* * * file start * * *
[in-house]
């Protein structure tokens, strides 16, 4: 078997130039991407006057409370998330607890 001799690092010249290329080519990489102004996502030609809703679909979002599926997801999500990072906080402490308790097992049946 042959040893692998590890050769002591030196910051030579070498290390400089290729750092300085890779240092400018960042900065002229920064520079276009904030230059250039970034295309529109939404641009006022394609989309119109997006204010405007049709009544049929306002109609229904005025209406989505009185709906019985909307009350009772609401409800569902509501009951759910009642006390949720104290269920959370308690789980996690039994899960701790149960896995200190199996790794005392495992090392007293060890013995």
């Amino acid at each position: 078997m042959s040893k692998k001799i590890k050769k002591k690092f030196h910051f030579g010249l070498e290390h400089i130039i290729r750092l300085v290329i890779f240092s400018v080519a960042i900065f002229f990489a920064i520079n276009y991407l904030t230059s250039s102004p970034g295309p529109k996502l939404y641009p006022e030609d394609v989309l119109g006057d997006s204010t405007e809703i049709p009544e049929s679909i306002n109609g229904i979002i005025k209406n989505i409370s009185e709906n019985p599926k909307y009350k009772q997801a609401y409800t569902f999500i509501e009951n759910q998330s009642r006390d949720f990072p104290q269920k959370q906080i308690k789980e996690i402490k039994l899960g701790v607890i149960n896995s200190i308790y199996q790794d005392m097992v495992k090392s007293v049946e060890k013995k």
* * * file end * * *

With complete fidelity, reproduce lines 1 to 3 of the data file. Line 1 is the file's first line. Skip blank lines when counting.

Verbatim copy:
[in-house]
């Protein structure tokens, strides 16, 4: 078997130039991407006057409370998330607890 001799690092010249290329080519990489102004996502030609809703679909979002599926997801999500990072906080402490308790097992049946 042959040893692998590890050769002591030196910051030579070498290390400089290729750092300085890779240092400018960042900065002229920064520079276009904030230059250039970034295309529109939404641009006022394609989309119109997006204010405007049709009544049929306002109609229904005025209406989505009185709906019985909307009350009772609401409800569902509501009951759910009642006390949720104290269920959370308690789980996690039994899960701790149960896995200190199996790794005392495992090392007293060890013995």
């Amino acid at each position: 078997m042959s040893k692998k001799i590890k050769k002591k690092f030196h910051f030579g010249l070498e290390h400089i130039i290729r750092l300085v290329i890779f240092s400018v080519a960042i900065f002229f990489a920064i520079n276009y991407l904030t230059s250039s102004p970034g295309p529109k996502l939404y641009p006022e030609d394609v989309l119109g006057d997006s204010t405007e809703i049709p009544e049929s679909i306002n109609g229904i979002i005025k209406n989505i409370s009185e709906n019985p599926k909307y009350k009772q997801a609401y409800t569902f999500i509501e009951n759910q998330s009642r006390d949720f990072p104290q269920k959370q906080i308690k789980e996690i402490k039994l899960g701790v607890i149960n896995s200190i308790y199996q790794d005392m097992v495992k090392s007293v049946e060890k013995k």